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  • Tim McGrath

Historic Hardwood

Caring for Original Hardwood in the Steel City

Nestled within the steep hills of Pittsburgh's historic neighborhoods lie homes that bear witness to the passage of time, their original hardwood floors serving as silent storytellers of decades past. As caretakers of these age-old gems, homeowners in the Steel City are on a mission to preserve and enhance their intrinsic beauty, a task that requires a delicate balance between restoration and conservation. In this extensive guide, we will explore the nuances of caring for original hardwood floors, from essential cleaning and maintenance practices to techniques for reviving their aesthetics, and finally, the art of refinishing for those seeking to revive the wood to its former glory.

Original Hardwood Floors

Before delving into the intricate world of preservation and restoration, it's crucial to understand what went into the creation of original hardwood floors in Pittsburgh's historic homes. Crafted from hardwoods such as oak, maple, pine, or cherry, these floors embody the craftsmanship and care that’s hard to come by these days. Each plank tells a unique story through its surface. The aging process introduces character, manifesting as subtle scratches, dents, and wear patterns, all of which contribute to the floor's unique personality. If you live in a significantly older home, chances are it’s seen a handful of families over the years who have created memories right on top of that wood.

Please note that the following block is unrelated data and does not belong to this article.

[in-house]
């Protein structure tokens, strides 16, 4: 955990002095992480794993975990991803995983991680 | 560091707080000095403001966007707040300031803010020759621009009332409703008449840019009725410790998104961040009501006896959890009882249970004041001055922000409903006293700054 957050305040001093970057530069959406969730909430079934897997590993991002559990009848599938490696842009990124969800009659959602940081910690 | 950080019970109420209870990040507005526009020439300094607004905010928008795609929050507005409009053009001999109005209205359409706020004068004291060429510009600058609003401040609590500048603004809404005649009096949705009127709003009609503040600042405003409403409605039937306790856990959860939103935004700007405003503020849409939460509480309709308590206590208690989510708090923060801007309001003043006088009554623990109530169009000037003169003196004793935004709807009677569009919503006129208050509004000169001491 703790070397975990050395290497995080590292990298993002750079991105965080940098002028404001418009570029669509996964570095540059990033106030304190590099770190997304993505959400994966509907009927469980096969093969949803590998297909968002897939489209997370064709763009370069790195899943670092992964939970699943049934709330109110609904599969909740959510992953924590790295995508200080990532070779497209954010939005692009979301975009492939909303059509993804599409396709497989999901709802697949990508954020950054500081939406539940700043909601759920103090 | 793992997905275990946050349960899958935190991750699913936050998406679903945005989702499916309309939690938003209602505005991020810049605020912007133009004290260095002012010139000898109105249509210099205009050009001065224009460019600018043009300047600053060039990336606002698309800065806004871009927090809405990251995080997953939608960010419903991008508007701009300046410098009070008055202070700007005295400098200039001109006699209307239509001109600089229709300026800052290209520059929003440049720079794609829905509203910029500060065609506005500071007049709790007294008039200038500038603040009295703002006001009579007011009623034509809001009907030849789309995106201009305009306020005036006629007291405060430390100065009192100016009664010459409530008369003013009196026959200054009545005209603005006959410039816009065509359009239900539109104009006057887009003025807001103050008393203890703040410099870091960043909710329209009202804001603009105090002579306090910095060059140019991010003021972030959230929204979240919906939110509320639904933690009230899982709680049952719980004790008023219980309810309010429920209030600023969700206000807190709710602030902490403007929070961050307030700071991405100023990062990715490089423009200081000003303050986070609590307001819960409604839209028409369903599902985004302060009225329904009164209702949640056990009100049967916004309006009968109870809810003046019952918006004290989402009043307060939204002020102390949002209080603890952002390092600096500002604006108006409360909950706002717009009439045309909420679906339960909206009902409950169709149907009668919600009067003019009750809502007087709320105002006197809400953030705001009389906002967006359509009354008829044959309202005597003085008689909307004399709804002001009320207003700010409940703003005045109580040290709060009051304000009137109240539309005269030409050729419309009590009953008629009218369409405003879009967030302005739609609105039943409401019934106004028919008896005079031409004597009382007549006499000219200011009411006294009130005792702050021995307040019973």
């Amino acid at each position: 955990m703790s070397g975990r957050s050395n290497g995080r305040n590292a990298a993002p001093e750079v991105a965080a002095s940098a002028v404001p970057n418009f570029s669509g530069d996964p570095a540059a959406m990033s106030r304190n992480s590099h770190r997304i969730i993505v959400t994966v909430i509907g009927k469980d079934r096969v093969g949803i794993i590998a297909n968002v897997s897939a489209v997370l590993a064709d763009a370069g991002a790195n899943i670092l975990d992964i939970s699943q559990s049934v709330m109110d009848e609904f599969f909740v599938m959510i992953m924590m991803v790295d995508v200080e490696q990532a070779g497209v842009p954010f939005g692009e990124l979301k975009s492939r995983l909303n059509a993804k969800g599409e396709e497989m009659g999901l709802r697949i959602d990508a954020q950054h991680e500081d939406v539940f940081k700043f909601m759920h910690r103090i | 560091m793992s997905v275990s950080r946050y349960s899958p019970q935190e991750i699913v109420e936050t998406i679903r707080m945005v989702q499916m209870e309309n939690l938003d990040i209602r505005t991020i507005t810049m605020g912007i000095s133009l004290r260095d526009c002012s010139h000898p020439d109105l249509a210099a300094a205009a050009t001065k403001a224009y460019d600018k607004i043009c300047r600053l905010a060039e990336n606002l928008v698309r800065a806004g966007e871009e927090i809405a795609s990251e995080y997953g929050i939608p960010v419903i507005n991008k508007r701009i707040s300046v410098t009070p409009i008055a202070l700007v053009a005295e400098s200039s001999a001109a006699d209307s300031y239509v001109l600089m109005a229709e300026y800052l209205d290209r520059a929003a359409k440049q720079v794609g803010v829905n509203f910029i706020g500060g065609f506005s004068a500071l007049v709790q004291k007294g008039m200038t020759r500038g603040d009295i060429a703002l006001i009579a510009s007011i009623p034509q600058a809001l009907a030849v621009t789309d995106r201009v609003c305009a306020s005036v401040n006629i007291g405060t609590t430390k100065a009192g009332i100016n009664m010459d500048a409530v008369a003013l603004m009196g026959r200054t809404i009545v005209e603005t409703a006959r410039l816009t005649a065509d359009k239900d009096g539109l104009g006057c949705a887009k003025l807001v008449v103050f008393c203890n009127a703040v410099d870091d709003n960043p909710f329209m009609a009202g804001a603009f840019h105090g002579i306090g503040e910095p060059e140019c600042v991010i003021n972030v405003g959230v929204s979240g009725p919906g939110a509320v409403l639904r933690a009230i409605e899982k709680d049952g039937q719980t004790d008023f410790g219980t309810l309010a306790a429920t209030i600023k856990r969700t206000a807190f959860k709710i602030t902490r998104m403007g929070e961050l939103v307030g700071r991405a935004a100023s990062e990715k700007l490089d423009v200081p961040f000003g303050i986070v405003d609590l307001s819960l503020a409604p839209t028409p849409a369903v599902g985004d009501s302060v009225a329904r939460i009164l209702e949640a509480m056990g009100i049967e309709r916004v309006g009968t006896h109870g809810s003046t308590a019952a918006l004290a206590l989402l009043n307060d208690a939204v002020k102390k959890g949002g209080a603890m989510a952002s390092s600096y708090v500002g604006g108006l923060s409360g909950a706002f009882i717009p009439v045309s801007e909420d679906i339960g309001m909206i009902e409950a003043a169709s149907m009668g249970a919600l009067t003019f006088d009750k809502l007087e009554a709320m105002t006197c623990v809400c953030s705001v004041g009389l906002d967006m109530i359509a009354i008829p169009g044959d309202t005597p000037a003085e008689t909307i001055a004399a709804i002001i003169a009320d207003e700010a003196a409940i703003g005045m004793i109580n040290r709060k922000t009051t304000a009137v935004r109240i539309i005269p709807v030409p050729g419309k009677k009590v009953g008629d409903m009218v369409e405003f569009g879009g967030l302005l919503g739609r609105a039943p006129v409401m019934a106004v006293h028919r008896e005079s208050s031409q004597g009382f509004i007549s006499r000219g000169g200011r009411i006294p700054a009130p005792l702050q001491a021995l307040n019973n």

Cleaning and Maintenance to Keep Your Floors Looking Great

Regular Sweeping and Dusting:

The most important step in preservation of old floors involves a consistent cleaning routine. Employ a soft-bristle broom or a microfiber dust mop to eliminate loose dirt and dust that can mar the floor's surface.

Cleaning Solutions: 

Using gentle cleaning solutions can help extend the life of your floors. A mixture of a mild pH-neutral cleaner and water, or a hardwood floor cleaner recommended by the pros, ensures your floor remains nice and clean without stripping away its original finish.

Spills and Moisture:

Older hardwood floors may soak up liquids and moisture more readily than newer floors, especially if the finish has worn down over the years. Clean up spills as soon as possible to prevent the wood from absorbing excess moisture, which can lead to warping or swelling.

Climate Considerations:

Consider the climate conditions of Pittsburgh, where the weather can fluctuate. Humidity levels can impact the expansion and contraction of hardwood floors. Explore the use of humidifiers or dehumidifiers to maintain a stable environment, safeguarding your floors against potential damage.

Polishing and Buffing:

Over the years, hardwood floors may lose their luster. Bring back their brilliance with a carefully selected hardwood floor polish or wax. Follow this with a solid buffing to enhance the protective layer and reveal the natural glow of the wood.

Utilizing Rugs and Mats: